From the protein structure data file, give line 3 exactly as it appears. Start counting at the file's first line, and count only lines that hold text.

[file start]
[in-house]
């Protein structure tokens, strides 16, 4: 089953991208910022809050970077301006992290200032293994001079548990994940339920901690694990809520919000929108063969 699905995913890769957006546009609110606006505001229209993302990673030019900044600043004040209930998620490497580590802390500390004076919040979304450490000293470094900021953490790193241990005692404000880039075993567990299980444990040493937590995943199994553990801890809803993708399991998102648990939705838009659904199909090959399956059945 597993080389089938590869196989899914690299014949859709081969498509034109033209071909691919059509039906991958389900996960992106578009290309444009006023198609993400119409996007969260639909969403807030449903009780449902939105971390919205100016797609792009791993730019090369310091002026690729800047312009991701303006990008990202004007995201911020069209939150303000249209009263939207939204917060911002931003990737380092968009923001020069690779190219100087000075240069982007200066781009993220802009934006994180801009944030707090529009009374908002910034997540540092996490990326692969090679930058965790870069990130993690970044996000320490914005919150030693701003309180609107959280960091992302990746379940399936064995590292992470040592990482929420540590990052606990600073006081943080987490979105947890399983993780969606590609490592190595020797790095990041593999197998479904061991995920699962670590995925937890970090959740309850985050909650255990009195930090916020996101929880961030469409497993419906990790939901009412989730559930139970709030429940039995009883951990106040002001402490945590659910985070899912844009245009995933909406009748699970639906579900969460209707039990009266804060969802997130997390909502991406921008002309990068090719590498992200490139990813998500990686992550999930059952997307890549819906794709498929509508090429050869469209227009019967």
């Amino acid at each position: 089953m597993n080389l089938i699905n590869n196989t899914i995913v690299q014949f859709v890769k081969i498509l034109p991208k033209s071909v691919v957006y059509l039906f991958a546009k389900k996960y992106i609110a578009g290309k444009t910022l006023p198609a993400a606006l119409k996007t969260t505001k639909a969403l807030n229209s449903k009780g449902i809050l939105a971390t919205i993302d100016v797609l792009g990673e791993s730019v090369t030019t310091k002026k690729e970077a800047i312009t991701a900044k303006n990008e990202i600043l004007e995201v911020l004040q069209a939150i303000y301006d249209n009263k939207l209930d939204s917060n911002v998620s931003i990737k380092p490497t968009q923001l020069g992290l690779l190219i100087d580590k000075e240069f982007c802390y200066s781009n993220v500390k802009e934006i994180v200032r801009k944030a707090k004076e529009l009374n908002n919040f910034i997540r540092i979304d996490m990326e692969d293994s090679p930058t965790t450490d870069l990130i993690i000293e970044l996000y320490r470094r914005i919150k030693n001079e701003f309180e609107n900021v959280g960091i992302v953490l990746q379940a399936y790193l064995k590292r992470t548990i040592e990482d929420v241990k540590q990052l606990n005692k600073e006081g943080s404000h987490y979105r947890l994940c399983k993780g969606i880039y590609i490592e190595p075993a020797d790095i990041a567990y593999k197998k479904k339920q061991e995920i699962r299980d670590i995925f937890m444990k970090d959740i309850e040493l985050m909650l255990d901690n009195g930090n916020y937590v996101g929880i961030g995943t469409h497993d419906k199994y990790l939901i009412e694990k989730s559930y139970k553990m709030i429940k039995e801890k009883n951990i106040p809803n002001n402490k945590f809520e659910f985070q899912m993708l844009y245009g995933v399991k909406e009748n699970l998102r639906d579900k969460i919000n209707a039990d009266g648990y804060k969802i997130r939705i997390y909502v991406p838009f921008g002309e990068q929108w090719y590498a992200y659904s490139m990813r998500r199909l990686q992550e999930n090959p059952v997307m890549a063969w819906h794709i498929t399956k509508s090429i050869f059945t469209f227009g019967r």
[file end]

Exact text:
């Amino acid at each position: 089953m597993n080389l089938i699905n590869n196989t899914i995913v690299q014949f859709v890769k081969i498509l034109p991208k033209s071909v691919v957006y059509l039906f991958a546009k389900k996960y992106i609110a578009g290309k444009t910022l006023p198609a993400a606006l119409k996007t969260t505001k639909a969403l807030n229209s449903k009780g449902i809050l939105a971390t919205i993302d100016v797609l792009g990673e791993s730019v090369t030019t310091k002026k690729e970077a800047i312009t991701a900044k303006n990008e990202i600043l004007e995201v911020l004040q069209a939150i303000y301006d249209n009263k939207l209930d939204s917060n911002v998620s931003i990737k380092p490497t968009q923001l020069g992290l690779l190219i100087d580590k000075e240069f982007c802390y200066s781009n993220v500390k802009e934006i994180v200032r801009k944030a707090k004076e529009l009374n908002n919040f910034i997540r540092i979304d996490m990326e692969d293994s090679p930058t965790t450490d870069l990130i993690i000293e970044l996000y320490r470094r914005i919150k030693n001079e701003f309180e609107n900021v959280g960091i992302v953490l990746q379940a399936y790193l064995k590292r992470t548990i040592e990482d929420v241990k540590q990052l606990n005692k600073e006081g943080s404000h987490y979105r947890l994940c399983k993780g969606i880039y590609i490592e190595p075993a020797d790095i990041a567990y593999k197998k479904k339920q061991e995920i699962r299980d670590i995925f937890m444990k970090d959740i309850e040493l985050m909650l255990d901690n009195g930090n916020y937590v996101g929880i961030g995943t469409h497993d419906k199994y990790l939901i009412e694990k989730s559930y139970k553990m709030i429940k039995e801890k009883n951990i106040p809803n002001n402490k945590f809520e659910f985070q899912m993708l844009y245009g995933v399991k909406e009748n699970l998102r639906d579900k969460i919000n209707a039990d009266g648990y804060k969802i997130r939705i997390y909502v991406p838009f921008g002309e990068q929108w090719y590498a992200y659904s490139m990813r998500r199909l990686q992550e999930n090959p059952v997307m890549a063969w819906h794709i498929t399956k509508s090429i050869f059945t469209f227009g019967r």